Jump to Content Jump to Main Navigation

Part III Understanding the Patent–Competition Law Interface, 5 The Relationship between Patent and Antitrust Law

Edited By: Lars Kjølbye

From: Antitrust and Patent Law

Alan Devlin
Edited By: Lars Kjølbye (Consultant editor)

From: Oxford Competition Law (http://oxcat.ouplaw.com). (c) Oxford University Press, 2021. All Rights Reserved.date: 22 October 2021

European Union — Copyright — Rights — Royalties — United States

This chapter explores the issue of how competition policy governs intellectual property rights (IPRs). It addresses whether antitrust performs a limiting function, applying only to anticompetitive effects falling outside the scope of a patent. Showing that the answer is no, it examines how competition and patent law actually intersect. It considers how recent US and EU decisions shed light on their relationship, and articulates a theory governing doctrine in this space. It argues that a better way to understand the antitrust–patent intersection is to treat each of the two systems as sovereign—that is, mutually exclusive in application—but to discern discrete roles for each. The patent-scope approach, which relies on claim construction to identify lawful anticompetitive restraints, has one thing right: it tries to carve out non-overlapping roles for the competition and IP laws.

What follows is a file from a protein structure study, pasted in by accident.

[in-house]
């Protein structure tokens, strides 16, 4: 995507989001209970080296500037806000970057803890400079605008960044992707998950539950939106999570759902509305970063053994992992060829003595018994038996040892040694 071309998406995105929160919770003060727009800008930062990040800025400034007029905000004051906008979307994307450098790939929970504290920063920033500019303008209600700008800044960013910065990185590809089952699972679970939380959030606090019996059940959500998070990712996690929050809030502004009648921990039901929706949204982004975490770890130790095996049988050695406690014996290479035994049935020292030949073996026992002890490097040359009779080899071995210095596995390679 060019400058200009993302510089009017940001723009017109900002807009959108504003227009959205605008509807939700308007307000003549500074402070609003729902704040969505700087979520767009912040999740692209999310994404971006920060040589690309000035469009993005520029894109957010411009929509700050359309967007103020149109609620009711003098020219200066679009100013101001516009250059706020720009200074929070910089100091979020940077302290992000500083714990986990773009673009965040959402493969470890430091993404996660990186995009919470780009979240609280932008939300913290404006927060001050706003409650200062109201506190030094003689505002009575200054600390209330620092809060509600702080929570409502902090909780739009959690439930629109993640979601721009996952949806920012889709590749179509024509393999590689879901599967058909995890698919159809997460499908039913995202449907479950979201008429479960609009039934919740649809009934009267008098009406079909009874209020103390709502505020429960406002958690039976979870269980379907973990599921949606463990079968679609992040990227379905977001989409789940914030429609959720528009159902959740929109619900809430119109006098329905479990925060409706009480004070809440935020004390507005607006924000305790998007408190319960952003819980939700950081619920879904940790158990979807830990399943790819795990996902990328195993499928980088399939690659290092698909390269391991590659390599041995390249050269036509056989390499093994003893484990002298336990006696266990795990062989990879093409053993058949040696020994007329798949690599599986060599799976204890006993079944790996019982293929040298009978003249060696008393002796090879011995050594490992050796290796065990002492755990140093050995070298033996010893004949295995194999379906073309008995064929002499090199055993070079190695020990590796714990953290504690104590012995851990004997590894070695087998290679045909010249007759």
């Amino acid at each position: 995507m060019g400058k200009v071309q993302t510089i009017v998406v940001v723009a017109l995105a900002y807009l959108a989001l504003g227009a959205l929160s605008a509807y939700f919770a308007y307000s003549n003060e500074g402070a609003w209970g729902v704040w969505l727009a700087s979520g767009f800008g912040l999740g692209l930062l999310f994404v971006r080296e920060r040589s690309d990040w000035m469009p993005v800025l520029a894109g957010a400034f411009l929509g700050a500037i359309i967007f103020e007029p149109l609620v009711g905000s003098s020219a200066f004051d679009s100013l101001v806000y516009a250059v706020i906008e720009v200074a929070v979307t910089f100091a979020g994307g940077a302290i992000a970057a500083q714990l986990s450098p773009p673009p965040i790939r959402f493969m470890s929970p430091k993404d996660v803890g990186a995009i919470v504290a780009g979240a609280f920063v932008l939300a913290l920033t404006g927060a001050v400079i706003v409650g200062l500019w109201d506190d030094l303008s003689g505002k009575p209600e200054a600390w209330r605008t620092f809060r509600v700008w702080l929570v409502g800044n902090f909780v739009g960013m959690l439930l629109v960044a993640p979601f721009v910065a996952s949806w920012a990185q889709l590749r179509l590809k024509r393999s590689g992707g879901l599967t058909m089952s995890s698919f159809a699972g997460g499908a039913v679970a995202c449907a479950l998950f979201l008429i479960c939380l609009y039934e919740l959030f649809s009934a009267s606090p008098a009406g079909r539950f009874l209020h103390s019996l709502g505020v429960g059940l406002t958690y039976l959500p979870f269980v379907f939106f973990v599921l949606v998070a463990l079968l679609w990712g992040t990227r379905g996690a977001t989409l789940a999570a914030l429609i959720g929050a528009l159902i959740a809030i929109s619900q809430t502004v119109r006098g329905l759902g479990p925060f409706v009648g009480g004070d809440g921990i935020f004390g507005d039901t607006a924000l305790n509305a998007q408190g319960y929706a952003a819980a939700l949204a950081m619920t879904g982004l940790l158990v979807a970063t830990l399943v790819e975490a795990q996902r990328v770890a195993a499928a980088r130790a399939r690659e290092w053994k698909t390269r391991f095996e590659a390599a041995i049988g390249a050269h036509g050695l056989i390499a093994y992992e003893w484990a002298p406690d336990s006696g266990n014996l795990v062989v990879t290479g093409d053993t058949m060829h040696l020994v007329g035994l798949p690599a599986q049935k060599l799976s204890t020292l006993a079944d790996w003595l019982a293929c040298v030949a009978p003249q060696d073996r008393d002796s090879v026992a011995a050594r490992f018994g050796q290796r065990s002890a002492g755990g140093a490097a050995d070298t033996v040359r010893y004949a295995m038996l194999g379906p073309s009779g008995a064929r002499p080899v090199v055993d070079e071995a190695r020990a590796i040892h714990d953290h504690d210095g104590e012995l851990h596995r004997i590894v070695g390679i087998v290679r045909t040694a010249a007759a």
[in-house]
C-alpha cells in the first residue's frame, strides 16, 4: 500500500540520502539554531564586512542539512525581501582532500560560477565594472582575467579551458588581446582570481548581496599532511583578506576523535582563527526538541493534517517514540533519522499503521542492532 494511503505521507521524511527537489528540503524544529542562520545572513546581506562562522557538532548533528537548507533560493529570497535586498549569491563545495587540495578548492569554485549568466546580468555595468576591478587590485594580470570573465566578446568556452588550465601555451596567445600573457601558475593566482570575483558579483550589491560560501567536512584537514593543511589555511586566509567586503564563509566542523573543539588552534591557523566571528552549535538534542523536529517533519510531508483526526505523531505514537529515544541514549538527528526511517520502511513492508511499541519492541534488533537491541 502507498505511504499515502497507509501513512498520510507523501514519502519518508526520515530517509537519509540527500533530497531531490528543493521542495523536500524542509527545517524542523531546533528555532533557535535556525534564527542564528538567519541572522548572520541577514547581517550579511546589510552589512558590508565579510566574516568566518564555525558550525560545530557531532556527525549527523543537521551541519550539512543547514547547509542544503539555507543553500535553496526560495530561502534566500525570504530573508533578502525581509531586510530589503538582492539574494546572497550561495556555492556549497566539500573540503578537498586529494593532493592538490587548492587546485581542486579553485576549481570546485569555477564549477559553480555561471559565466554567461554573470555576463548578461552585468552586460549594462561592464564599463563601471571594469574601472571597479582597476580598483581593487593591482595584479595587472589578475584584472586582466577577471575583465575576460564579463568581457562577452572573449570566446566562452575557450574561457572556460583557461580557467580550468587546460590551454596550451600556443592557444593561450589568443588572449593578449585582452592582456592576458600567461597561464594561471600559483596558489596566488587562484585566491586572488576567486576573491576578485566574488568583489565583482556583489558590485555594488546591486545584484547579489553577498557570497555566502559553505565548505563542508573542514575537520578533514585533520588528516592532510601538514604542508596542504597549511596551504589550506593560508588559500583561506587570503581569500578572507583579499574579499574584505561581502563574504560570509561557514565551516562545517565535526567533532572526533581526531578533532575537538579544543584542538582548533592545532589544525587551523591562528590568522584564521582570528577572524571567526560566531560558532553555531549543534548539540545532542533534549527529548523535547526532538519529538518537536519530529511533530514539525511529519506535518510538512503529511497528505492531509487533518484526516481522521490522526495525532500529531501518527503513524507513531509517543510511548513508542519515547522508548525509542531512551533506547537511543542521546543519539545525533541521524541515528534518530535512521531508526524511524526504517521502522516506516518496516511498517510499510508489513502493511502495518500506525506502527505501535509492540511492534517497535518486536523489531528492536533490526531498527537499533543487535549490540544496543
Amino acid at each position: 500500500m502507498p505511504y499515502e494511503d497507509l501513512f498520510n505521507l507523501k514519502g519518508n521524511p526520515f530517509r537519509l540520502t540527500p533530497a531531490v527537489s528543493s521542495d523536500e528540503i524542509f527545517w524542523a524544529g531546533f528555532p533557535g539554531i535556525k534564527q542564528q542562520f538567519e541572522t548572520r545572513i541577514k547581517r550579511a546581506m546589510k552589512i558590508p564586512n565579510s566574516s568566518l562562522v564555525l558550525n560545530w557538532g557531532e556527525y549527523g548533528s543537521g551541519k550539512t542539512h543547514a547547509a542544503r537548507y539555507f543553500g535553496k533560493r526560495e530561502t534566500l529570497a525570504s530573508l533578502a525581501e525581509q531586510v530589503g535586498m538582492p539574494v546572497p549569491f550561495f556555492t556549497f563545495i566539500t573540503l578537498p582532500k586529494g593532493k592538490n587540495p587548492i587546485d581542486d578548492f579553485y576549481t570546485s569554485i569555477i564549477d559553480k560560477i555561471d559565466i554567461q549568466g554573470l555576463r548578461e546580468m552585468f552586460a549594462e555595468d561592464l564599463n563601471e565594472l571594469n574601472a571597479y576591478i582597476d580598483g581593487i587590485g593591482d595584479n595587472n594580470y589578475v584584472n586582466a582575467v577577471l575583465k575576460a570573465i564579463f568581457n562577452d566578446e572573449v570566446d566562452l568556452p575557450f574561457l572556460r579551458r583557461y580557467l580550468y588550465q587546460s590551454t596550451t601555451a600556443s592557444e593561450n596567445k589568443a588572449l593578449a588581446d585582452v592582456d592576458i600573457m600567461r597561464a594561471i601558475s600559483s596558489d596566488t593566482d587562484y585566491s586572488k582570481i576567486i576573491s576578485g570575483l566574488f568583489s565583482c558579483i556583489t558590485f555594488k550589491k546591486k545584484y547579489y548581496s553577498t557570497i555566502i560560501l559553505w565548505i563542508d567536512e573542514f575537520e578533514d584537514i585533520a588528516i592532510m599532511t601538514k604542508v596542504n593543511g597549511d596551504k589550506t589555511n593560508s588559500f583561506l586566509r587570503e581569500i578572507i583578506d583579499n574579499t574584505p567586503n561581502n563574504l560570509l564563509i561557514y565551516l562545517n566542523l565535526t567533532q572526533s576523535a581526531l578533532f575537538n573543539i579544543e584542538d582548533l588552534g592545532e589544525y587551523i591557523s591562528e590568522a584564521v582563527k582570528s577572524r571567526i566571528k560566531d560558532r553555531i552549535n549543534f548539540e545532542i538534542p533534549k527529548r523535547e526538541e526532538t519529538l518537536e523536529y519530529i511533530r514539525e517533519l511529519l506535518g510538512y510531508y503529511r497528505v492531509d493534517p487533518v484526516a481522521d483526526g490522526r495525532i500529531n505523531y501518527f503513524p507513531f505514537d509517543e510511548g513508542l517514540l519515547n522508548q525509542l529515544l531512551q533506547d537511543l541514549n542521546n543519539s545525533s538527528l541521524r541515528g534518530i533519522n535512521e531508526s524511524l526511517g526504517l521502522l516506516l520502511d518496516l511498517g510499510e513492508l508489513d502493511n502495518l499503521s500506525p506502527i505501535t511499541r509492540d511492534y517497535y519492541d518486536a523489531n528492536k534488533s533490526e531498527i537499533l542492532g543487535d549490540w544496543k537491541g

Users without a subscription are not able to see the full content. Please, subscribe or login to access all content.